Just recently I was back at my favorite motor museum, Lane Motor Museum in Nashville, to shoot a new series of Jason Drives episode. While there, I became reacquainted with a car I’ve seen and driven before, but haven’t really discussed much here: a citroen dyne. Diane is interesting in many ways, but today I want to focus on just one disturbing detail: how do you get out of the damn thing.
Dyane is, essentially, 2CV in more trendy clothing. It was supposed to be a 2CV replacement (the original 2CV remained in production longer) and kept the 2CV’s drivetrain and chassis, but updated the body design to something similar, while generally keeping the same shape and proportions. One was a bit roomier, felt a bit more modern than the corrugated shed-feeling of the original, and was an actual hatchback.
In addition to decadent luxuries like headlights actually integrated into the fenders and more seats than lawn chairs, the Diane also sported a somewhat more modern and refined looking interior, still very Citron idiosyncratic, but slightly less than the 2CV Spartan.
One of the changes Diane brought in was the more generic-car-appearing door cards, which were filled with armrests and door pockets and all that kind of grandeur. Here’s what they looked like:
Ooh-la-la, he’s living, right there.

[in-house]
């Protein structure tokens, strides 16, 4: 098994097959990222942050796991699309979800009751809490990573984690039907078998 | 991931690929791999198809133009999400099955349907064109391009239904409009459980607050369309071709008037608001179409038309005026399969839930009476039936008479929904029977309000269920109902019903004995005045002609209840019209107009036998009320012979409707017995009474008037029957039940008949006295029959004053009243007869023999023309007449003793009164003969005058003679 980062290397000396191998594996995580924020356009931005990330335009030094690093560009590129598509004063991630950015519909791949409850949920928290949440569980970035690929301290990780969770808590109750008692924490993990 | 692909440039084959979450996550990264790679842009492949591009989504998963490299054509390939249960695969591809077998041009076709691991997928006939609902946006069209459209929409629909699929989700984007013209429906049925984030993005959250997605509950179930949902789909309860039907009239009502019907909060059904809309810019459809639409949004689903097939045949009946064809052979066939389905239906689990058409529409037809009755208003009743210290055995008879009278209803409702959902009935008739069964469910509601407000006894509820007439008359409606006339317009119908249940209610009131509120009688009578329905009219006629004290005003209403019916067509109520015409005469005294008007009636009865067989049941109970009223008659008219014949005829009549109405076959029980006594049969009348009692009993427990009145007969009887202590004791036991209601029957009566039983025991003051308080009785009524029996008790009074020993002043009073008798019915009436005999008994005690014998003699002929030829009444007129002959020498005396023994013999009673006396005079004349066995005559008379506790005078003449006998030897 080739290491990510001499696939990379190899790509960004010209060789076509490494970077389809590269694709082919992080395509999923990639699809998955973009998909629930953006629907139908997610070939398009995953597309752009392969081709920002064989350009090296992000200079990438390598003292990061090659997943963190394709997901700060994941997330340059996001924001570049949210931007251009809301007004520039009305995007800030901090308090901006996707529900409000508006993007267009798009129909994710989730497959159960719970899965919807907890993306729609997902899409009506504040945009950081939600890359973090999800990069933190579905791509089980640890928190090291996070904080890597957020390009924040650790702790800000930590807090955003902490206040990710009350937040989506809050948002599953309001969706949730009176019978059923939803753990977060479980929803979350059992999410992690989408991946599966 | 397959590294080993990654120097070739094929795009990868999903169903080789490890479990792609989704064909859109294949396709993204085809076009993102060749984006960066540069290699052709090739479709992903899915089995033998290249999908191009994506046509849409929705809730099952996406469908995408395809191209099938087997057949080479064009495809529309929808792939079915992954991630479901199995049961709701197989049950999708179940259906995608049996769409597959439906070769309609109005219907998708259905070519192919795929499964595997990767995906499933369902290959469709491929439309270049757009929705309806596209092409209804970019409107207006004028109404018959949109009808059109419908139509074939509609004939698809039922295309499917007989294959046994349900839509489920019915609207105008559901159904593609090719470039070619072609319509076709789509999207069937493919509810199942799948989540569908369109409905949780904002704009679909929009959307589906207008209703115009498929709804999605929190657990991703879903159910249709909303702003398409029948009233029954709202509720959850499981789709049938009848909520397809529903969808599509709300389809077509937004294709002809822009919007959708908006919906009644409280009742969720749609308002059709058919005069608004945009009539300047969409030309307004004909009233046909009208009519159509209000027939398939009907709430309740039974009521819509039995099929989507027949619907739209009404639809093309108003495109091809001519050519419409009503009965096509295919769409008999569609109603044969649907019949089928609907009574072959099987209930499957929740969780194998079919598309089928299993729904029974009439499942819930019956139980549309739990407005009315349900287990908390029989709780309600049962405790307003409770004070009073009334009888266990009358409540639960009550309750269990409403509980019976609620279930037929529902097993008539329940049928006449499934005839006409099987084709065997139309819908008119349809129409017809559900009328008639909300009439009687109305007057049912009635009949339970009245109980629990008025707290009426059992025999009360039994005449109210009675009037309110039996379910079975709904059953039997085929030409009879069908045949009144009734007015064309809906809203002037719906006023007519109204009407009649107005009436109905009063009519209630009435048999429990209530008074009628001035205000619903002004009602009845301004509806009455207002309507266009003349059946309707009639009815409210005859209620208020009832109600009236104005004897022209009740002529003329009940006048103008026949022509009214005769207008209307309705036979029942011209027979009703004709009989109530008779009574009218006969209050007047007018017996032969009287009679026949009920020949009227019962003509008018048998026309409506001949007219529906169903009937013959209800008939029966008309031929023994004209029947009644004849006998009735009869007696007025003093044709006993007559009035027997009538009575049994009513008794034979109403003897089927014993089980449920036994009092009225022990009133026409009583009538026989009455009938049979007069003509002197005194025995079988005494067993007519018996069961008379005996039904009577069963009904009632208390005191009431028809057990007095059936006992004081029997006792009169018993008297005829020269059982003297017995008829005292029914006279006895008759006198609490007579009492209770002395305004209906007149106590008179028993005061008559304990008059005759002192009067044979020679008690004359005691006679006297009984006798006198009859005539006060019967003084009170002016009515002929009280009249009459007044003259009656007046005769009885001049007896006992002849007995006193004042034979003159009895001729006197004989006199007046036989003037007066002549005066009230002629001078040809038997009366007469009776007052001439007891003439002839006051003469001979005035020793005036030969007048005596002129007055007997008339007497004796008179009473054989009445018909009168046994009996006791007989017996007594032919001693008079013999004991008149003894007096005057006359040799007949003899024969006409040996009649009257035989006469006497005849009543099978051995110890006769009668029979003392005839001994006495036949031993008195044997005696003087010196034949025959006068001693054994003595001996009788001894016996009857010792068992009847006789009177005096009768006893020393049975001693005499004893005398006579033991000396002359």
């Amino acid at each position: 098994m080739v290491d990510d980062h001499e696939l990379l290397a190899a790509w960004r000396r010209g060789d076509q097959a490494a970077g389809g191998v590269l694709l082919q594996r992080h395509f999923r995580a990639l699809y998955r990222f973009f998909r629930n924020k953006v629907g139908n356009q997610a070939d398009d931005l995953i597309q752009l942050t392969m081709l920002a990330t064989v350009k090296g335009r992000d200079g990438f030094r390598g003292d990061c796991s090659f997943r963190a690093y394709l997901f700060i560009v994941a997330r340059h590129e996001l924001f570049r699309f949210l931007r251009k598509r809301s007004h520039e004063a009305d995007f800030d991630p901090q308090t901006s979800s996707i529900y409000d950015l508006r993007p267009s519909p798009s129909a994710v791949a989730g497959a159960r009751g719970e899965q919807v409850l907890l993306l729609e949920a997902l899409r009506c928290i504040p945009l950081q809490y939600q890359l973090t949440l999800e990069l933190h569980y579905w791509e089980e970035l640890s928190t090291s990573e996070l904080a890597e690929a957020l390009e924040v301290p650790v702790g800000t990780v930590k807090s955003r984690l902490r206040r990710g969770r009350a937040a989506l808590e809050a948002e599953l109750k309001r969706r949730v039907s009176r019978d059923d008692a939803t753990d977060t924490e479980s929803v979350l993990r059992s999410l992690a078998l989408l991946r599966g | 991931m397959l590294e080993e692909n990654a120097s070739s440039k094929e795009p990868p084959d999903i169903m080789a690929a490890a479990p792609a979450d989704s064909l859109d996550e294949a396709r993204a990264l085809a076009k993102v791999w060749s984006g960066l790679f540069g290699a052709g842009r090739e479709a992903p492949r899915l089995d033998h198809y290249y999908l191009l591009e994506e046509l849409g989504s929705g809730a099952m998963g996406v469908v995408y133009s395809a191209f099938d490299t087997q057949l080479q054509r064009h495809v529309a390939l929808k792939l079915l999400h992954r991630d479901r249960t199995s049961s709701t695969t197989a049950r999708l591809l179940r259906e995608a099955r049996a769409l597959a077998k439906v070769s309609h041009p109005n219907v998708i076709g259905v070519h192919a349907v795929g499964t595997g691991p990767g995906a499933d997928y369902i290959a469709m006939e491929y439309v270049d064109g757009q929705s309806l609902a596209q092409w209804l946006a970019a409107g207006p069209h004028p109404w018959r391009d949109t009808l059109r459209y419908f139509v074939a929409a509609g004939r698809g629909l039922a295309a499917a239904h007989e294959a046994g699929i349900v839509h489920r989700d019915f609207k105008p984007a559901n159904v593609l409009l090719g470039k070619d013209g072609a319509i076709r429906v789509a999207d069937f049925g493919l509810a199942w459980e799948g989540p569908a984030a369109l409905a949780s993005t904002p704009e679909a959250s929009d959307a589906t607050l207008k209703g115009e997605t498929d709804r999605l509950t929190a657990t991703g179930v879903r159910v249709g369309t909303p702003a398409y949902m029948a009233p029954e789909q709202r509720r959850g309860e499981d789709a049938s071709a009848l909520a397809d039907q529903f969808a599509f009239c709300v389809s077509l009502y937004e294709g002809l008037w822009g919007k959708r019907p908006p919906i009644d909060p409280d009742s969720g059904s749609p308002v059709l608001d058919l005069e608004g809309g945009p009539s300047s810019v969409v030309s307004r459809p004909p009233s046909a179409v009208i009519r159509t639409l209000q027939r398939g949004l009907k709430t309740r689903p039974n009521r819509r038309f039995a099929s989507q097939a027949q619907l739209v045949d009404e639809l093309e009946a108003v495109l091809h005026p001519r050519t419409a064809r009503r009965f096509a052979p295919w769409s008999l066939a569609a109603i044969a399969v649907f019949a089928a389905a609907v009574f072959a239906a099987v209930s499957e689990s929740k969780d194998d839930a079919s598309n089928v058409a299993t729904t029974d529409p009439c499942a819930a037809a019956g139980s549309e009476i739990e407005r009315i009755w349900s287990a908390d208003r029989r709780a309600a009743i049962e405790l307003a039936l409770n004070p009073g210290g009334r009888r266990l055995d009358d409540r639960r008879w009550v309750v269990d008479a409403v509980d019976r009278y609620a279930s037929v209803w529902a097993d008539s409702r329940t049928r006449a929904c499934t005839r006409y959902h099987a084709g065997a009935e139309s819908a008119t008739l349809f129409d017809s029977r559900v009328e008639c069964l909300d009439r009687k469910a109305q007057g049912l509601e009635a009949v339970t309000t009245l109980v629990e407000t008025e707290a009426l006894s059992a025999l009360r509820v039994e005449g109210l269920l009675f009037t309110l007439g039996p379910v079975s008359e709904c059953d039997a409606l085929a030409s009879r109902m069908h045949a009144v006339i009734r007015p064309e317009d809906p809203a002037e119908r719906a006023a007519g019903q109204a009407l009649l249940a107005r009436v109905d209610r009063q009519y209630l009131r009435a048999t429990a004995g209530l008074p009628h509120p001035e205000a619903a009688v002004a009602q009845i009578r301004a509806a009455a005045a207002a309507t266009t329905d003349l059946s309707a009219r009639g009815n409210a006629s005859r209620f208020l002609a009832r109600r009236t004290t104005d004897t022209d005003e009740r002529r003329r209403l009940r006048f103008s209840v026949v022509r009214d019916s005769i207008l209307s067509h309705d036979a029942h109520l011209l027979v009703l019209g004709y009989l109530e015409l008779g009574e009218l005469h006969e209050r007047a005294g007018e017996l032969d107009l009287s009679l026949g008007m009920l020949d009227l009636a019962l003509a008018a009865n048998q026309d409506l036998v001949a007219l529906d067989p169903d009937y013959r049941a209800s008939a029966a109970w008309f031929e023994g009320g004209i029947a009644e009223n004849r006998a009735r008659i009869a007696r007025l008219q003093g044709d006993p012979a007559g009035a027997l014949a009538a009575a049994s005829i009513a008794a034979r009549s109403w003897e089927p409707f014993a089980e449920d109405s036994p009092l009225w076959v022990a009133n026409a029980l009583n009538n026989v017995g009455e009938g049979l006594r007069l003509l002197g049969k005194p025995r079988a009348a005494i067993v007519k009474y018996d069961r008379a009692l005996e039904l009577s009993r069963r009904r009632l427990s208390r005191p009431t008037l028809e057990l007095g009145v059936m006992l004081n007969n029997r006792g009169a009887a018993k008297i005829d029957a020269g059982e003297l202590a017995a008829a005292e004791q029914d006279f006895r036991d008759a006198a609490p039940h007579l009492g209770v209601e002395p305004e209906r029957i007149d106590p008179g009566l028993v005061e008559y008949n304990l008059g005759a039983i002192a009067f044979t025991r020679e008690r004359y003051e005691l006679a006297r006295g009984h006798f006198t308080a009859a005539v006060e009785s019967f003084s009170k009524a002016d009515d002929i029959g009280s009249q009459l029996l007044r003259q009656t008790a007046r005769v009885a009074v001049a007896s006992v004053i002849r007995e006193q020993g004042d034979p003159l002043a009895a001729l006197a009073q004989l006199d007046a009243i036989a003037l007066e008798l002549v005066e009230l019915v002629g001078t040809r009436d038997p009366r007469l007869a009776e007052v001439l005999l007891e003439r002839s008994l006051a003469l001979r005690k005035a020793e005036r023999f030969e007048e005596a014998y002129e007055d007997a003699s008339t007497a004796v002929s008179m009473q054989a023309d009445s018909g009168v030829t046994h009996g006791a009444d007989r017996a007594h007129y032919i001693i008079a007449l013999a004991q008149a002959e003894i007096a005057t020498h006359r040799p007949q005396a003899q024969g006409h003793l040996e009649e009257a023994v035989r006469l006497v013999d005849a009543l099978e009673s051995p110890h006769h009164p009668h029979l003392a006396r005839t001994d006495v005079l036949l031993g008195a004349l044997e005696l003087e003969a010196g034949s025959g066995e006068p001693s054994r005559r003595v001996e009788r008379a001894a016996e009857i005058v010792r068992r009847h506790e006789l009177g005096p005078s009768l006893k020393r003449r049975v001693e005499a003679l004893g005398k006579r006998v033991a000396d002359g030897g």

Now, I have this question to you: If you’re sitting in this car, how do you get out?
If any Diane owner is reading this, please don’t spoil it for us Americans and other dummies, okay?
Where is the door release on this thing? I’ll give you a few clues: It’s not in that little finger pocket that acts like a handle to close the door, and the padded armrests give your hand anything other than a comfortable shopping spree Doesn’t or doesn’t either.
It’s not even in that bottom pocket, and it’s not part of that molding under the sliding window.
As far as user experience is concerned, it will be called not searchable.
If you’re amazed, don’t feel too bad—when Lane first got this car, David Yando—the museum’s manager and someone who sits on the board of directors—came in after hours to drive it, when he was alone in the museum. , and found himself trapped.
David told me that after a while, the real panic started, as he wasn’t interested in spending several days without food, water, or a bathroom, living in a French compact car.
Eventually, he was able to pull half his body out of the sunroof and reach down to grab the exterior door handle to free himself.
There Is There’s a door handle. Want to take another peek? This time, I’ll take a picture from the angle you’ll No If you were sitting in the car, it’s a little deceiving.
Still, if you’re stuck, you can see if this angle helps:
Watch it now? Want Answer? OK, click here.
Wow, isn’t it? This may be the worst interior door handle placement I have encountered. It’s effectively invisible when you’re sitting in the car, and even if you know roughly where it is, you still get a weird feeling for the little hole in there. Will have to do
Why would Citron do this? Would it have killed them to shield some sort of recess or panel or Some In that panel to give a visual indication of where you have to put your hand to open the damn door?
How many people have been brought to the brink of claustrophobic panic because of this absurd creation?